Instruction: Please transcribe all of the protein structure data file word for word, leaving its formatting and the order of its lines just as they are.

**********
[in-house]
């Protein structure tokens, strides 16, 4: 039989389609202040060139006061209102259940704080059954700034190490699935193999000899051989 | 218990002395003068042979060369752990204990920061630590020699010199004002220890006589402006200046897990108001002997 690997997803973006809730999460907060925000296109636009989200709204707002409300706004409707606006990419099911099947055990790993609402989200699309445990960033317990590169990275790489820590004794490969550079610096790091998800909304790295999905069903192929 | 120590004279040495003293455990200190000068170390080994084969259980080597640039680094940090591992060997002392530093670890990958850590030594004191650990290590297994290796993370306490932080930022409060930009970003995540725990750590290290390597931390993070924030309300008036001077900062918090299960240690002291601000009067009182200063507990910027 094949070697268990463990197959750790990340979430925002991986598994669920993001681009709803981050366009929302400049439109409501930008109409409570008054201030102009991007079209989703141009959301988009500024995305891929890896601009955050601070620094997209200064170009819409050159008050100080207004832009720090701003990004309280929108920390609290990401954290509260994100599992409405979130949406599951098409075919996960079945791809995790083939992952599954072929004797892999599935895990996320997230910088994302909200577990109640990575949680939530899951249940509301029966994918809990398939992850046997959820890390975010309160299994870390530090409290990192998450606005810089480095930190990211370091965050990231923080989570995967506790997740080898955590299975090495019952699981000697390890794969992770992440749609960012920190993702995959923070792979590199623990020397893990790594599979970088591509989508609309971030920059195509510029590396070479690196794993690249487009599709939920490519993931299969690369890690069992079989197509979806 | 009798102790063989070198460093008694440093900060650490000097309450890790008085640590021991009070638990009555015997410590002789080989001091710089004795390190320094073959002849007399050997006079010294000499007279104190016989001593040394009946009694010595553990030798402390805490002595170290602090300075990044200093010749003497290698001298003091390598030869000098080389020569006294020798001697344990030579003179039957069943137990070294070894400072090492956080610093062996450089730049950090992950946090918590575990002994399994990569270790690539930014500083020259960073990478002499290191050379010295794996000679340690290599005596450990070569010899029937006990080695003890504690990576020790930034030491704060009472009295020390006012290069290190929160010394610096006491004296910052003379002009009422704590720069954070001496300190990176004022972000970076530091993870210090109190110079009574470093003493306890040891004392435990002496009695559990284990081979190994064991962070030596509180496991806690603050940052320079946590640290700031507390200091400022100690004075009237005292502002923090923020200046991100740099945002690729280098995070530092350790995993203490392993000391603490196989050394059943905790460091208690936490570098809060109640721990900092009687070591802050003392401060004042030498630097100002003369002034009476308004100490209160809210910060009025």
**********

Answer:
[in-house]
């Protein structure tokens, strides 16, 4: 039989389609202040060139006061209102259940704080059954700034190490699935193999000899051989 | 218990002395003068042979060369752990204990920061630590020699010199004002220890006589402006200046897990108001002997 690997997803973006809730999460907060925000296109636009989200709204707002409300706004409707606006990419099911099947055990790993609402989200699309445990960033317990590169990275790489820590004794490969550079610096790091998800909304790295999905069903192929 | 120590004279040495003293455990200190000068170390080994084969259980080597640039680094940090591992060997002392530093670890990958850590030594004191650990290590297994290796993370306490932080930022409060930009970003995540725990750590290290390597931390993070924030309300008036001077900062918090299960240690002291601000009067009182200063507990910027 094949070697268990463990197959750790990340979430925002991986598994669920993001681009709803981050366009929302400049439109409501930008109409409570008054201030102009991007079209989703141009959301988009500024995305891929890896601009955050601070620094997209200064170009819409050159008050100080207004832009720090701003990004309280929108920390609290990401954290509260994100599992409405979130949406599951098409075919996960079945791809995790083939992952599954072929004797892999599935895990996320997230910088994302909200577990109640990575949680939530899951249940509301029966994918809990398939992850046997959820890390975010309160299994870390530090409290990192998450606005810089480095930190990211370091965050990231923080989570995967506790997740080898955590299975090495019952699981000697390890794969992770992440749609960012920190993702995959923070792979590199623990020397893990790594599979970088591509989508609309971030920059195509510029590396070479690196794993690249487009599709939920490519993931299969690369890690069992079989197509979806 | 009798102790063989070198460093008694440093900060650490000097309450890790008085640590021991009070638990009555015997410590002789080989001091710089004795390190320094073959002849007399050997006079010294000499007279104190016989001593040394009946009694010595553990030798402390805490002595170290602090300075990044200093010749003497290698001298003091390598030869000098080389020569006294020798001697344990030579003179039957069943137990070294070894400072090492956080610093062996450089730049950090992950946090918590575990002994399994990569270790690539930014500083020259960073990478002499290191050379010295794996000679340690290599005596450990070569010899029937006990080695003890504690990576020790930034030491704060009472009295020390006012290069290190929160010394610096006491004296910052003379002009009422704590720069954070001496300190990176004022972000970076530091993870210090109190110079009574470093003493306890040891004392435990002496009695559990284990081979190994064991962070030596509180496991806690603050940052320079946590640290700031507390200091400022100690004075009237005292502002923090923020200046991100740099945002690729280098995070530092350790995993203490392993000391603490196989050394059943905790460091208690936490570098809060109640721990900092009687070591802050003392401060004042030498630097100002003369002034009476308004100490209160809210910060009025």